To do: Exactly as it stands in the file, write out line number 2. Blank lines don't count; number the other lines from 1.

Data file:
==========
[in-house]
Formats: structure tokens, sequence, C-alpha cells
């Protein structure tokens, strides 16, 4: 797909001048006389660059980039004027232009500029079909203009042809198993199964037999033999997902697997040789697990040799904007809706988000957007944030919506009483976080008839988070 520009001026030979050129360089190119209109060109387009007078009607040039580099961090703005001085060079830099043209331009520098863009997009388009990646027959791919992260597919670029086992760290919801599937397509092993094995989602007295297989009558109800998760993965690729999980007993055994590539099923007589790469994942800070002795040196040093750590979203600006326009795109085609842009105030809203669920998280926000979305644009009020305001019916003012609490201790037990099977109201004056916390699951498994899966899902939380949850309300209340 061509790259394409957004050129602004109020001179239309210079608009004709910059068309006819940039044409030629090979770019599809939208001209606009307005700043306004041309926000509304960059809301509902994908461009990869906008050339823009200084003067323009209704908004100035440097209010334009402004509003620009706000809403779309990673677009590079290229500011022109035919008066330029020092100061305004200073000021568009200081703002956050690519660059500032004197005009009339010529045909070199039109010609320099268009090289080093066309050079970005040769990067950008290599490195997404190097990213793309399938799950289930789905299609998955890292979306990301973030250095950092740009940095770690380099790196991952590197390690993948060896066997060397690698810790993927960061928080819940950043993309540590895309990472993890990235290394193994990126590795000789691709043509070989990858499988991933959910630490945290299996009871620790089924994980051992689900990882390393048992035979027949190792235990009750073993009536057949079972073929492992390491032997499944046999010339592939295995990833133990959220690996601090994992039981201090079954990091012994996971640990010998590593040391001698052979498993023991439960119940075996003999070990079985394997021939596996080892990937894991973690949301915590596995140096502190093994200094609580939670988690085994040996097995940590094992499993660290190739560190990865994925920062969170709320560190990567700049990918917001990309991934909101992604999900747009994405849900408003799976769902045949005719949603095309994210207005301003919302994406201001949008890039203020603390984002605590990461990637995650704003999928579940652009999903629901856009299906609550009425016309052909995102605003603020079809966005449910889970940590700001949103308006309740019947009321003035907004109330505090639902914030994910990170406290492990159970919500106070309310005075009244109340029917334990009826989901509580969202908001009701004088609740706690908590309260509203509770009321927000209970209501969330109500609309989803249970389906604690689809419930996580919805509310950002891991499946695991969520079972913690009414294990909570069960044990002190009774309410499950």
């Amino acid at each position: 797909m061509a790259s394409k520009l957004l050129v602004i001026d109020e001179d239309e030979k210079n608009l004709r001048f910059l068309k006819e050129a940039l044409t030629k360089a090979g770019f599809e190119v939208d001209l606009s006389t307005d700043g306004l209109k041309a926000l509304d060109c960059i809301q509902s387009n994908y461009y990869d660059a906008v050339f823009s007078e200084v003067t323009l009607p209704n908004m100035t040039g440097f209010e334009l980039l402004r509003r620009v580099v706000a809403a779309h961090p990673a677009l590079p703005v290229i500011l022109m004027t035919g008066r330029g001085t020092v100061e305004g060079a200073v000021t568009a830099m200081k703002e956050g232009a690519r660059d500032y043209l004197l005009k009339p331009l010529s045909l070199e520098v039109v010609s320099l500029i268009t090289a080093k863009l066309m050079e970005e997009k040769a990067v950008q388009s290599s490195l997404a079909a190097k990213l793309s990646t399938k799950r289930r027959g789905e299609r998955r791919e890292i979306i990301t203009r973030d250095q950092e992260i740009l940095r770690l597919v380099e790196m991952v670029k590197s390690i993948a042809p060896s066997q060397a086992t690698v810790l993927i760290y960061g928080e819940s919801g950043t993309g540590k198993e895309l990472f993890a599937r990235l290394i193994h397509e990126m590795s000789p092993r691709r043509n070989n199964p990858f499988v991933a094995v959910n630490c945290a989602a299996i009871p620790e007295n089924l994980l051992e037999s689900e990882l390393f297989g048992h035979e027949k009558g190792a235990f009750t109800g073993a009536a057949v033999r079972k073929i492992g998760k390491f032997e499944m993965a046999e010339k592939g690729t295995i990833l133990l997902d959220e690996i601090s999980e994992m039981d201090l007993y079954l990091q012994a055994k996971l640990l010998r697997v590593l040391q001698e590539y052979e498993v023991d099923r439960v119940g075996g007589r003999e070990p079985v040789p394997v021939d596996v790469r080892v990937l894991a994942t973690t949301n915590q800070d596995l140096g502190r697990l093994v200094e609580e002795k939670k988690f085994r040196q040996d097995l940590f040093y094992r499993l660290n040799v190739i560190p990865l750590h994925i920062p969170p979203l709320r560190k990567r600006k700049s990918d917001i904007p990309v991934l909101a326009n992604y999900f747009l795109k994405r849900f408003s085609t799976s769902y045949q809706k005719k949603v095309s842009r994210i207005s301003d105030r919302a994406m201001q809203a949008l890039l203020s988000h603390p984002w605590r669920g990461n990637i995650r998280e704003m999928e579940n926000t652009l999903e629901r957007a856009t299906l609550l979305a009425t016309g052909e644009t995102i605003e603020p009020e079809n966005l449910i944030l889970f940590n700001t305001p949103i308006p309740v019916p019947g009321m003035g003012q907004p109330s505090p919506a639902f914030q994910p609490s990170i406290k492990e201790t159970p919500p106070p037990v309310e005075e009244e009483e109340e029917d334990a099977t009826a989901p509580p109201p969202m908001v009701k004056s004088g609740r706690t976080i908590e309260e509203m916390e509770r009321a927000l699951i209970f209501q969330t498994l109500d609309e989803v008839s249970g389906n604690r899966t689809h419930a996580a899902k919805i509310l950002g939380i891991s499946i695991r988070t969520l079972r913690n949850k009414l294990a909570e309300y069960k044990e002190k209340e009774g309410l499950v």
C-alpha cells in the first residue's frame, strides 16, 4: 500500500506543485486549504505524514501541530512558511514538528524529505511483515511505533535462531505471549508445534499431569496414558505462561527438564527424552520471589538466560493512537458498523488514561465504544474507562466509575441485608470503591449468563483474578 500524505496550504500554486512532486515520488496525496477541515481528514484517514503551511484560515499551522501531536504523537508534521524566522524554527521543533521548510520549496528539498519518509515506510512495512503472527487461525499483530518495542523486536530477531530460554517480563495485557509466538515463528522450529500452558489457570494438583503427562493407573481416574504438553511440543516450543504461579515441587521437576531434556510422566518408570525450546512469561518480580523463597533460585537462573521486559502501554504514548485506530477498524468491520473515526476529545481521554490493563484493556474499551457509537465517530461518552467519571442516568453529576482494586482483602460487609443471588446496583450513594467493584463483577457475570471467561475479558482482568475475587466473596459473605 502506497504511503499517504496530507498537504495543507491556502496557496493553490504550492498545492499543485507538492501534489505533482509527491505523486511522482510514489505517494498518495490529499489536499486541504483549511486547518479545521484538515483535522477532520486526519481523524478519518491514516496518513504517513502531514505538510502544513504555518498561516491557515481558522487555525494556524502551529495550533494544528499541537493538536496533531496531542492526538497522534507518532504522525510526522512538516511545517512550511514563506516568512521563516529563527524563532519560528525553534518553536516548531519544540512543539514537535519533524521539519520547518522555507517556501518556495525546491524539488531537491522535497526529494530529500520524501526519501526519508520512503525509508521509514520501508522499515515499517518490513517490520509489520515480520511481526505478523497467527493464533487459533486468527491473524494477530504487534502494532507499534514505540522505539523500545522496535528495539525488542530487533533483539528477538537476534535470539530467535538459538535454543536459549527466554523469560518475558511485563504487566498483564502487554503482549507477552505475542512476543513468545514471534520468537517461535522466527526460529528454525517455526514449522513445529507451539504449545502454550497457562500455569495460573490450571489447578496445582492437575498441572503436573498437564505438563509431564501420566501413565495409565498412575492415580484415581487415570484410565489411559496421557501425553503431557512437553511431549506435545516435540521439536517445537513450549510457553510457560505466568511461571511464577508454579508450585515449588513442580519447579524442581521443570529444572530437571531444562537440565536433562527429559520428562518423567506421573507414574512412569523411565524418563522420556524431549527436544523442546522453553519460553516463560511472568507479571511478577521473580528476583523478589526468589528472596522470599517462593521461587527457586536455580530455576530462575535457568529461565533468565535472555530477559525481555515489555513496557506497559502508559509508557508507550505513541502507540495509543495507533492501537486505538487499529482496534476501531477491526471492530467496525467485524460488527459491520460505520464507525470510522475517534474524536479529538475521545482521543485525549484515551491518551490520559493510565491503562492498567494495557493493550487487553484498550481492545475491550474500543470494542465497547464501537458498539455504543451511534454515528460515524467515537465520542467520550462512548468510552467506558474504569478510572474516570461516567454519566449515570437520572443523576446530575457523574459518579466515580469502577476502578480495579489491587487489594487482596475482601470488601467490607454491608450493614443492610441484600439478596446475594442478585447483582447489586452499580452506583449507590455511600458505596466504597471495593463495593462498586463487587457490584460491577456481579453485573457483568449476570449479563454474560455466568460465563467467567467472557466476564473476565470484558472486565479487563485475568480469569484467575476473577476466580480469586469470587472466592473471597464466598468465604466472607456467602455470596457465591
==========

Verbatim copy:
Formats: structure tokens, sequence, C-alpha cells